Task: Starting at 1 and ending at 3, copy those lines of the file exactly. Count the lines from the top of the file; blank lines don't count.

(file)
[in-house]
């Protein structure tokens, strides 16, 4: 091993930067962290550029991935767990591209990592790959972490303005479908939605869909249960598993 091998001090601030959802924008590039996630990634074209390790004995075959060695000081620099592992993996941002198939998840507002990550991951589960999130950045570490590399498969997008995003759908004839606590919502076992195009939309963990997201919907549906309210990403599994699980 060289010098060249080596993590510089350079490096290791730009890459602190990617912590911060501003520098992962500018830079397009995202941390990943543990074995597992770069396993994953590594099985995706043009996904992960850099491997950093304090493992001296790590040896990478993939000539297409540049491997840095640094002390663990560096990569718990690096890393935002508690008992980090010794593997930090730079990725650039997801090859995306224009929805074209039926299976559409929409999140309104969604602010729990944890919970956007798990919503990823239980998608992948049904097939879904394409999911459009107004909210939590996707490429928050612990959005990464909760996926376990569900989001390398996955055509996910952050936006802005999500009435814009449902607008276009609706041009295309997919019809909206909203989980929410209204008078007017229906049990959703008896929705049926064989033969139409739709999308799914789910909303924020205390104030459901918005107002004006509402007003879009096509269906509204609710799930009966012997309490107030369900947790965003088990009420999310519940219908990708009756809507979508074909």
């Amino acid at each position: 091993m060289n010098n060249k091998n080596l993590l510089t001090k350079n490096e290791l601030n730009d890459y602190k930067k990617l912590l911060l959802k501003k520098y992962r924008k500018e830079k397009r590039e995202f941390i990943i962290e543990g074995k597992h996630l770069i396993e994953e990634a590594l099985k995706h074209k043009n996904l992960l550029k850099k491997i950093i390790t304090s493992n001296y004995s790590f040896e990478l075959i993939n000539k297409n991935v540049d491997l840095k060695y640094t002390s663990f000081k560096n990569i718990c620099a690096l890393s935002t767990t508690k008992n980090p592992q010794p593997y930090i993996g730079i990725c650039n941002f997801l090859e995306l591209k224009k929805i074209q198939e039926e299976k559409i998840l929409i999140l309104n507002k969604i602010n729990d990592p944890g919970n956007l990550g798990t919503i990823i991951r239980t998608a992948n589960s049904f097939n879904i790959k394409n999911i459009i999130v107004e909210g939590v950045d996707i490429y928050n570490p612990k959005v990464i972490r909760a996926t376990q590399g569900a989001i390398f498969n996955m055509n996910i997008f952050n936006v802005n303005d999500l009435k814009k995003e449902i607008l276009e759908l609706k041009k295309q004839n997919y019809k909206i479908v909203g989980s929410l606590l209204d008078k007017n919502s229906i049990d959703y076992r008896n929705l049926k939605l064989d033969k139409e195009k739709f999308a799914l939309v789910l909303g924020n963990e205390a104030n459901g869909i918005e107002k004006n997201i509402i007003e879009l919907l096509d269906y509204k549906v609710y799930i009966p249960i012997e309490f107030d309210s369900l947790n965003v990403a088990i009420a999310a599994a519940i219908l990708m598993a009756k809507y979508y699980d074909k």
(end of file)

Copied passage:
[in-house]
């Protein structure tokens, strides 16, 4: 091993930067962290550029991935767990591209990592790959972490303005479908939605869909249960598993 091998001090601030959802924008590039996630990634074209390790004995075959060695000081620099592992993996941002198939998840507002990550991951589960999130950045570490590399498969997008995003759908004839606590919502076992195009939309963990997201919907549906309210990403599994699980 060289010098060249080596993590510089350079490096290791730009890459602190990617912590911060501003520098992962500018830079397009995202941390990943543990074995597992770069396993994953590594099985995706043009996904992960850099491997950093304090493992001296790590040896990478993939000539297409540049491997840095640094002390663990560096990569718990690096890393935002508690008992980090010794593997930090730079990725650039997801090859995306224009929805074209039926299976559409929409999140309104969604602010729990944890919970956007798990919503990823239980998608992948049904097939879904394409999911459009107004909210939590996707490429928050612990959005990464909760996926376990569900989001390398996955055509996910952050936006802005999500009435814009449902607008276009609706041009295309997919019809909206909203989980929410209204008078007017229906049990959703008896929705049926064989033969139409739709999308799914789910909303924020205390104030459901918005107002004006509402007003879009096509269906509204609710799930009966012997309490107030369900947790965003088990009420999310519940219908990708009756809507979508074909």
């Amino acid at each position: 091993m060289n010098n060249k091998n080596l993590l510089t001090k350079n490096e290791l601030n730009d890459y602190k930067k990617l912590l911060l959802k501003k520098y992962r924008k500018e830079k397009r590039e995202f941390i990943i962290e543990g074995k597992h996630l770069i396993e994953e990634a590594l099985k995706h074209k043009n996904l992960l550029k850099k491997i950093i390790t304090s493992n001296y004995s790590f040896e990478l075959i993939n000539k297409n991935v540049d491997l840095k060695y640094t002390s663990f000081k560096n990569i718990c620099a690096l890393s935002t767990t508690k008992n980090p592992q010794p593997y930090i993996g730079i990725c650039n941002f997801l090859e995306l591209k224009k929805i074209q198939e039926e299976k559409i998840l929409i999140l309104n507002k969604i602010n729990d990592p944890g919970n956007l990550g798990t919503i990823i991951r239980t998608a992948n589960s049904f097939n879904i790959k394409n999911i459009i999130v107004e909210g939590v950045d996707i490429y928050n570490p612990k959005v990464i972490r909760a996926t376990q590399g569900a989001i390398f498969n996955m055509n996910i997008f952050n936006v802005n303005d999500l009435k814009k995003e449902i607008l276009e759908l609706k041009k295309q004839n997919y019809k909206i479908v909203g989980s929410l606590l209204d008078k007017n919502s229906i049990d959703y076992r008896n929705l049926k939605l064989d033969k139409e195009k739709f999308a799914l939309v789910l909303g924020n963990e205390a104030n459901g869909i918005e107002k004006n997201i509402i007003e879009l919907l096509d269906y509204k549906v609710y799930i009966p249960i012997e309490f107030d309210s369900l947790n965003v990403a088990i009420a999310a599994a519940i219908l990708m598993a009756k809507y979508y699980d074909k």